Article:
Down in the kitchen, Susan was no longer leaning on the counter watching her phone, but was instead in the adjacent living room watching some show with lots of girlish screams and car-tire squealing.

The microwave sounded loud and droning as it re-warmed the room-temperature broth. When the vases on top continued to clink even after Florence readjusted them a few times she had to control an outburst of sudden anger. It caught her off guard; they were just vases, there was no reason to be so mad. She managed to not destroy anything nearby except a hangnail on her pinky, until the microwave beeped the end of one minute. Still using the potholder to carry it, she took the bowl back upstairs.

The butterfly, which had looked so beautiful and well-drawn just a minute before, now looked sloppy and clumsily created. The colors clashed, the lines were shaky, and the glittery trails that had seemed so magical just looked like scribbles of color behind a butterfly drawn by a kindergartner.

Florence hated it. She hated how it looked, how that piece of paper felt, how long it had taken her– so long her delicious ramen had to be reheated.

She stood frozen in front of her desk, staring down at her project. She hadn't even set the bowl down. Now she set it down, slowly, felling struck with revulsion at the drawing.

Then she ripped the page out. She yanked it from the threads that bound it to the spine and crumpled it, then unfolded it and slapped it on the desk. She snatched a paint marker from her pencil bag– a black one. The paint marker spewed ink over the paper like blood from a slit throat. It spread, soaking into the page, dribbling into the creases and folds to blot away the once majestic butterfly from history. She viciously scribbled across it, her teeth bared at the disgrace she had wrought.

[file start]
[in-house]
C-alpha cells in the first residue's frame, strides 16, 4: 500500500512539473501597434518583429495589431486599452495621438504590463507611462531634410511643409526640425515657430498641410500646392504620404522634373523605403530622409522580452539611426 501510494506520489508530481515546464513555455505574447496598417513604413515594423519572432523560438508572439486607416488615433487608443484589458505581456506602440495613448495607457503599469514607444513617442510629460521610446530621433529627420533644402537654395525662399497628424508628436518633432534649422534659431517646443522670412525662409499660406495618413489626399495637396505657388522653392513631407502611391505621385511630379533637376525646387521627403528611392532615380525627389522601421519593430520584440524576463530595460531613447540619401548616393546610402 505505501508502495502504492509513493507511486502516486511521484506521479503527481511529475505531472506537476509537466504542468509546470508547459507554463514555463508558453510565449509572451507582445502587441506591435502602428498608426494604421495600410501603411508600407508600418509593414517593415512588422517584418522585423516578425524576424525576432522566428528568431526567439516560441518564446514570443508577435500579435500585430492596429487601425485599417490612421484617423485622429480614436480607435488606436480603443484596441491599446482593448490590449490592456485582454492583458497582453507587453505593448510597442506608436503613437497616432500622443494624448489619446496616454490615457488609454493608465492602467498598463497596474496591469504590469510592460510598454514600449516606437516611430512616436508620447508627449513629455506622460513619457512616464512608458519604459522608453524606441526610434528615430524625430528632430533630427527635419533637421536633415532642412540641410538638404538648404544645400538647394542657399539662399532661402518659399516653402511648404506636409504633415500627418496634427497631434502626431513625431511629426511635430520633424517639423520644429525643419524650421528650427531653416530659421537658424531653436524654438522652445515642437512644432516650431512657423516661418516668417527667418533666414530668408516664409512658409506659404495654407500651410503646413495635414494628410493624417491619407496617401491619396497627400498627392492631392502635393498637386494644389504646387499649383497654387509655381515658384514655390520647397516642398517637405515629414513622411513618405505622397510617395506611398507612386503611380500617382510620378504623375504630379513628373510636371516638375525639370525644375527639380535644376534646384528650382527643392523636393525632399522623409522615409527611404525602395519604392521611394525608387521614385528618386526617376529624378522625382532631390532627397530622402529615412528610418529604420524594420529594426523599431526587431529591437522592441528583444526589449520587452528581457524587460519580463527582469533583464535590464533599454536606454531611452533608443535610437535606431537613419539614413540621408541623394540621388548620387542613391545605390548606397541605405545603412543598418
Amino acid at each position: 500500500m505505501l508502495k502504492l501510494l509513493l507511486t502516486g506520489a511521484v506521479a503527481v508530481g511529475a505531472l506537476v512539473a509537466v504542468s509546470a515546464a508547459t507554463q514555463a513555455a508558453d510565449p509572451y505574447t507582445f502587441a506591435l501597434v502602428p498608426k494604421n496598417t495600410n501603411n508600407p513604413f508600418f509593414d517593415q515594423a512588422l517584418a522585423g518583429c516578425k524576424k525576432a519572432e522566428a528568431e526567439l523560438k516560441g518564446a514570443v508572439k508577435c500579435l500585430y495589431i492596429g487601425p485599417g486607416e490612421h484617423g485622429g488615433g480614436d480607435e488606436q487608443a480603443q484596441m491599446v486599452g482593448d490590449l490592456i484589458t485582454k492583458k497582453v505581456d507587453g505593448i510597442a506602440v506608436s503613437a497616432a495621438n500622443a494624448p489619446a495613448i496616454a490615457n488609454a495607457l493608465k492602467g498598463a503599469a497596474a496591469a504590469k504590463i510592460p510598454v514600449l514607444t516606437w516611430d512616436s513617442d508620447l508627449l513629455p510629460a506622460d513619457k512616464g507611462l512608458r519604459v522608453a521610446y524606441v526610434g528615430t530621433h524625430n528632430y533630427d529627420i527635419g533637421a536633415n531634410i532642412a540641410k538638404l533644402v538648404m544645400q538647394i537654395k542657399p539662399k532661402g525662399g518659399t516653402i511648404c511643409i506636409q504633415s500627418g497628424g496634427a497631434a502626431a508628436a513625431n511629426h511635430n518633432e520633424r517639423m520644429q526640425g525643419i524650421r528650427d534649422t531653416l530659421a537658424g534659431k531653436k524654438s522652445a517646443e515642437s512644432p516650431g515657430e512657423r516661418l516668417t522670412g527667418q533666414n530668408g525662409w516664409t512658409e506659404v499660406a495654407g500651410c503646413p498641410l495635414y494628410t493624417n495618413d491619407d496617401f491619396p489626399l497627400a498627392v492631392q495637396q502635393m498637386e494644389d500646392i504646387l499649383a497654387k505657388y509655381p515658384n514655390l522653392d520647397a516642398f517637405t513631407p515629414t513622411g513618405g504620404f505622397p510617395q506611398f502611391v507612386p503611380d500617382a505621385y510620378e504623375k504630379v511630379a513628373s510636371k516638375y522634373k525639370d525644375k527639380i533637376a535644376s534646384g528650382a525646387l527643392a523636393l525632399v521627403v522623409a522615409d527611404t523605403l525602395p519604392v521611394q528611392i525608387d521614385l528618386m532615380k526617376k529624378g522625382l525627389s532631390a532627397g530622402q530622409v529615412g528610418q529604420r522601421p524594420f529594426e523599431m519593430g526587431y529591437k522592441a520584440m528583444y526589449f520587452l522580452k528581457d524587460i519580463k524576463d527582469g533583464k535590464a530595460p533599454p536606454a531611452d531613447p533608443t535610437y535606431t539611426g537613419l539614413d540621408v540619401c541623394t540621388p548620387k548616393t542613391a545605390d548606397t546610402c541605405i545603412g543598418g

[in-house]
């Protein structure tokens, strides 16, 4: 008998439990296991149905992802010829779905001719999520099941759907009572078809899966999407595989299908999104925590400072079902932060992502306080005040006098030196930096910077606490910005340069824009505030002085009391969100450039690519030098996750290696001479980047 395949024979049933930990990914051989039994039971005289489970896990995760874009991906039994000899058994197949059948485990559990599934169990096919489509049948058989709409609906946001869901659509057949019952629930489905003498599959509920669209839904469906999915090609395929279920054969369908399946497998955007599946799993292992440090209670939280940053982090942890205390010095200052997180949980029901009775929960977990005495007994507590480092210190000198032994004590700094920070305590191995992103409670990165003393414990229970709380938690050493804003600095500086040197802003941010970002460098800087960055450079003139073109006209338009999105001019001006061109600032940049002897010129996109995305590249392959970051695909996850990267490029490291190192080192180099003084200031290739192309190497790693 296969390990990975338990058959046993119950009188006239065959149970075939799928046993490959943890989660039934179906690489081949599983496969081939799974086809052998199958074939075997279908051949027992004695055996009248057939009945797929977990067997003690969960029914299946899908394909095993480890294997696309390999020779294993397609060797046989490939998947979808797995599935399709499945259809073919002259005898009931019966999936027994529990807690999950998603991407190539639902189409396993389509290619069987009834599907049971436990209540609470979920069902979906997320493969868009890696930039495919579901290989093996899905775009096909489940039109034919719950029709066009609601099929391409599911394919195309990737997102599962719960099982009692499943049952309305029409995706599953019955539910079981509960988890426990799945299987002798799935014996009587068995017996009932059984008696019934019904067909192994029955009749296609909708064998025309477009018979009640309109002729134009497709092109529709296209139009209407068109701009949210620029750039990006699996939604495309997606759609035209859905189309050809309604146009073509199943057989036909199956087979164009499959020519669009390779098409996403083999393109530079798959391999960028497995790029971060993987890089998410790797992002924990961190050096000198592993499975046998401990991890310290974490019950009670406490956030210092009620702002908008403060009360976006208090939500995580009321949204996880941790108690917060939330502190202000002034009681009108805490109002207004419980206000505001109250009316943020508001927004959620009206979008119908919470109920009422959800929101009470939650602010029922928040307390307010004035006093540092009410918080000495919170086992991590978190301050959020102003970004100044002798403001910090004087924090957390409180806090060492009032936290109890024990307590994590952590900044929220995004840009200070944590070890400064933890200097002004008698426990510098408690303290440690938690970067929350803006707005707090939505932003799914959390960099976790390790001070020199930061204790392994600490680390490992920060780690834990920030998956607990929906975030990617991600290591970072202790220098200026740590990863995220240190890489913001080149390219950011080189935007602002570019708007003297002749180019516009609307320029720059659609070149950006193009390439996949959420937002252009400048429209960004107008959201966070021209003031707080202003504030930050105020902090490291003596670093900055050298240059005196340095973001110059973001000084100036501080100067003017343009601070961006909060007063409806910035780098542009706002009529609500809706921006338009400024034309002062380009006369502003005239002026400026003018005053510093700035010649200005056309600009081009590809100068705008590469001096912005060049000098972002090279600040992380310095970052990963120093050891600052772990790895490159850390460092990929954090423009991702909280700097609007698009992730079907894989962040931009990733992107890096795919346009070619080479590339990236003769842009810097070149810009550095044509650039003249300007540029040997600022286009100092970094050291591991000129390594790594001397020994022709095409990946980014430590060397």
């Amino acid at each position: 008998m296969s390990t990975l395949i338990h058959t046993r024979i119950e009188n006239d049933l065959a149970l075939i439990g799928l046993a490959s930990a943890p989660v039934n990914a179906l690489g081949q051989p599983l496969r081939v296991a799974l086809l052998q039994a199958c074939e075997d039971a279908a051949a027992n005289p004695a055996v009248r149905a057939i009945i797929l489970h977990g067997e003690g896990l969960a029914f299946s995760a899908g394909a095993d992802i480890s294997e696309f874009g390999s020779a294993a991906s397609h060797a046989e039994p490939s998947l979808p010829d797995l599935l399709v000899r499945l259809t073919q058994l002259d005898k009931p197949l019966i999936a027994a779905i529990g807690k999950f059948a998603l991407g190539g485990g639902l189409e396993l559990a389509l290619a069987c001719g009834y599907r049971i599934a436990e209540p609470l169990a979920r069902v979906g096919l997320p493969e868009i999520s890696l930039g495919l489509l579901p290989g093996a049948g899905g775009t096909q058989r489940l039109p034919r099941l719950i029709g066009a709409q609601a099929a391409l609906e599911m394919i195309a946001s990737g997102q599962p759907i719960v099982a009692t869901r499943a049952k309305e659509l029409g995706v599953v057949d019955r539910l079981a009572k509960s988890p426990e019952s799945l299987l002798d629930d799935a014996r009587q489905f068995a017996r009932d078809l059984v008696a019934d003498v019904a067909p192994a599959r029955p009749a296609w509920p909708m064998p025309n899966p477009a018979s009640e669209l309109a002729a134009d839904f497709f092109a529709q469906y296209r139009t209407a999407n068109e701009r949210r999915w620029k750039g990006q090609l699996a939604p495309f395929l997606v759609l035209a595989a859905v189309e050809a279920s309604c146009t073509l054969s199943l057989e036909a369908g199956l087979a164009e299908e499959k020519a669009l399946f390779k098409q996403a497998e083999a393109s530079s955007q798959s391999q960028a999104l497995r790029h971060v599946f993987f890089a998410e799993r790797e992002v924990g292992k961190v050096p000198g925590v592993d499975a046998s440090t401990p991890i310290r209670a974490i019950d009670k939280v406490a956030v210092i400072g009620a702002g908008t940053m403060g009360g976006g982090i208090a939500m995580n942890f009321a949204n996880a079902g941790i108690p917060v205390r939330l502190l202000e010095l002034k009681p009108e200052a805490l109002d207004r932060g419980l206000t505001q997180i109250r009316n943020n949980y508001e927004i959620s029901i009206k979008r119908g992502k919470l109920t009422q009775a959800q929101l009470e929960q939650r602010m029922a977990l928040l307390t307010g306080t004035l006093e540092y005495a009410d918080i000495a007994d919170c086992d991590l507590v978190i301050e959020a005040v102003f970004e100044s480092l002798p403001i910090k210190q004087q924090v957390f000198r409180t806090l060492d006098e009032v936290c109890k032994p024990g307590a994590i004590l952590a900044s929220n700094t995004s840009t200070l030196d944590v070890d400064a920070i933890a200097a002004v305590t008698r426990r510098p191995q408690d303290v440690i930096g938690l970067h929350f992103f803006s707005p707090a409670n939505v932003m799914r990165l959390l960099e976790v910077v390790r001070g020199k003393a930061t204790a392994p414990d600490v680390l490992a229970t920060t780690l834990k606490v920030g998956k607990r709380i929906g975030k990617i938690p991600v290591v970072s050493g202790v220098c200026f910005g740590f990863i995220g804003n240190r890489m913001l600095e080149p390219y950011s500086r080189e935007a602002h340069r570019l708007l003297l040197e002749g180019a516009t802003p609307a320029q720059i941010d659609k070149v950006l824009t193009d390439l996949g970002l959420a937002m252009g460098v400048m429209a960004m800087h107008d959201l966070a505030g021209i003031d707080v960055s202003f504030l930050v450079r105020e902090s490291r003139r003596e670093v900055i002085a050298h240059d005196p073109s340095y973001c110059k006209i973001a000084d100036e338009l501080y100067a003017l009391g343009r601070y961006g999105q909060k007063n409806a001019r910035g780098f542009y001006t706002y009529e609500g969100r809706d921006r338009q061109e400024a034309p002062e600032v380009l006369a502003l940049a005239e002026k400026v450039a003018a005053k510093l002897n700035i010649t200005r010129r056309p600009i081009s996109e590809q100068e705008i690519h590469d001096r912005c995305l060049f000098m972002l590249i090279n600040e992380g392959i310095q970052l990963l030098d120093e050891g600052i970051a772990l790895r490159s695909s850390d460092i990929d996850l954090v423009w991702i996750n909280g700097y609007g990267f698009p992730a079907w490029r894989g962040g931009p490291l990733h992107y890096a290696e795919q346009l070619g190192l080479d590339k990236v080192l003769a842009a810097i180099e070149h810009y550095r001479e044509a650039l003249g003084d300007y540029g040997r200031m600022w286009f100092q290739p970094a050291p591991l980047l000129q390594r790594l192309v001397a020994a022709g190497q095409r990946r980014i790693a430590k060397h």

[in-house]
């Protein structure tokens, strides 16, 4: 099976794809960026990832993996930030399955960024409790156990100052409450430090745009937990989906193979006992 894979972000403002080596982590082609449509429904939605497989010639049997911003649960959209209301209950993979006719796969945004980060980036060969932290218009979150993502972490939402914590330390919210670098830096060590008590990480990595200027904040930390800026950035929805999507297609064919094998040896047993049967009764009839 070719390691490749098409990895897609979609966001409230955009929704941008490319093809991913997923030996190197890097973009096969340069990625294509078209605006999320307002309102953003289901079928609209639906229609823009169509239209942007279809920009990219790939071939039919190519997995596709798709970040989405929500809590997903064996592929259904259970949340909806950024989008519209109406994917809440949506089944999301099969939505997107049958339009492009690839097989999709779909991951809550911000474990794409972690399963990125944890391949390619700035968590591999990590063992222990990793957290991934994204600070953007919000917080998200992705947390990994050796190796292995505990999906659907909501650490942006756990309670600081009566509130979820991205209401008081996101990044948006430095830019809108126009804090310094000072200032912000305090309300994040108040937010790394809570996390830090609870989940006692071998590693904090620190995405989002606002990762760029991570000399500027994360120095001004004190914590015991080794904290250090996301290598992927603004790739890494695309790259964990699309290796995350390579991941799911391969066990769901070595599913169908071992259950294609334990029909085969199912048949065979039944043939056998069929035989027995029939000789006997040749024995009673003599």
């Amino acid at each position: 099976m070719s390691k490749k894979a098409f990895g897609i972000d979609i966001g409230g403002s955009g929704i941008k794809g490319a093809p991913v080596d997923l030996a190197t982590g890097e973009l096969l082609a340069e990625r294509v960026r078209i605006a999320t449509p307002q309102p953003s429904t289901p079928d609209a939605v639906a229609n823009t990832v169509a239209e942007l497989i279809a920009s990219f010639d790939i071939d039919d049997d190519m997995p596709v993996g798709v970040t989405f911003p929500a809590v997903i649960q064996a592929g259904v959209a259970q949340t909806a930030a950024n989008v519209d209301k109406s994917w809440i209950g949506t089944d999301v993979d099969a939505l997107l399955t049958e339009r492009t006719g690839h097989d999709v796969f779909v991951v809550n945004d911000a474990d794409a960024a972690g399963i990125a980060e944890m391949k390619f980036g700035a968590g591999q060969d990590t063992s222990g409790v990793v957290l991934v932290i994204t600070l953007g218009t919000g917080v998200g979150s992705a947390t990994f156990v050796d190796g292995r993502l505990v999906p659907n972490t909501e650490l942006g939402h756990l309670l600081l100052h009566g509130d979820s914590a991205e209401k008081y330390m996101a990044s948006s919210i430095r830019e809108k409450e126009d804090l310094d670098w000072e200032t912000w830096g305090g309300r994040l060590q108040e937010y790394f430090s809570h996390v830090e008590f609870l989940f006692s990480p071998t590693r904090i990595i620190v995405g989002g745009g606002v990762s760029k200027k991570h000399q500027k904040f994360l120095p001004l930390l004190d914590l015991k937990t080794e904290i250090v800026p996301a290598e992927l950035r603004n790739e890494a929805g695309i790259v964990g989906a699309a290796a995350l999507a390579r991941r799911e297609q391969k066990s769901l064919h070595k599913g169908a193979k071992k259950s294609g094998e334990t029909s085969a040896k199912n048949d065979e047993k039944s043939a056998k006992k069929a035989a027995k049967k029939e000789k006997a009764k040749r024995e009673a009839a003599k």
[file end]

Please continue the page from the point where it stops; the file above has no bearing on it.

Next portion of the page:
In a very short time, the butterfly, which had indeed been graceful and full of magic before, was obliterated.


@Serenity88 group

ohhhh boy this one is good too. some of you may recognize Einar from my Cryptids Chat…well this is what happened right before his introduction.

The dining hall was a whole different place.

The tables and benches had been shoved to the walls to make seats and to clear the middle of the room. On the ceiling, the chandelier that usually flashed colors to cue classes starting was now casting bright neon and blacklight all over the vast space. Four small disco balls hung, one in each corner. Fairy lights outlined the edges of the walls. In the corner farthest from the door, a couple of nerdy looking kids had set up two huge speakers, and they appeared to be choosing a song from a laptop glowing on a table next to the speakers.

Leen looked unimpressed by the skating rink-style party, but Einar looked just as surprised as Juniper felt.

"Do they do this every year?" She asked Leen.

"Yeah," she sounded bored. "Sometimes they give it a theme. My sister said for her first year they pulled out roller skates and let everyone have a skating rink instead of a dining hall."

Einar stared at the speakers across the floor. "Those things must be super loud," He murmured, as if to himself. "Look at the size of them! They must be taller than Leen…" Einar glanced sideways at her. "but that's not hard to do."

She gave him a death glare. "Hardy-Har-har, Peanut Gallery."

Some other kids were walking around. A few were at the buffet line checking out the sweets; two were at the nerdy table.

"Hey!" Juniper had a thought. " Think we can request songs?"

Leen nodded. "There's always loud music, and always crummy music cause kids can make requests. I'd bet you a funnel cake that's what those punks over there are doing."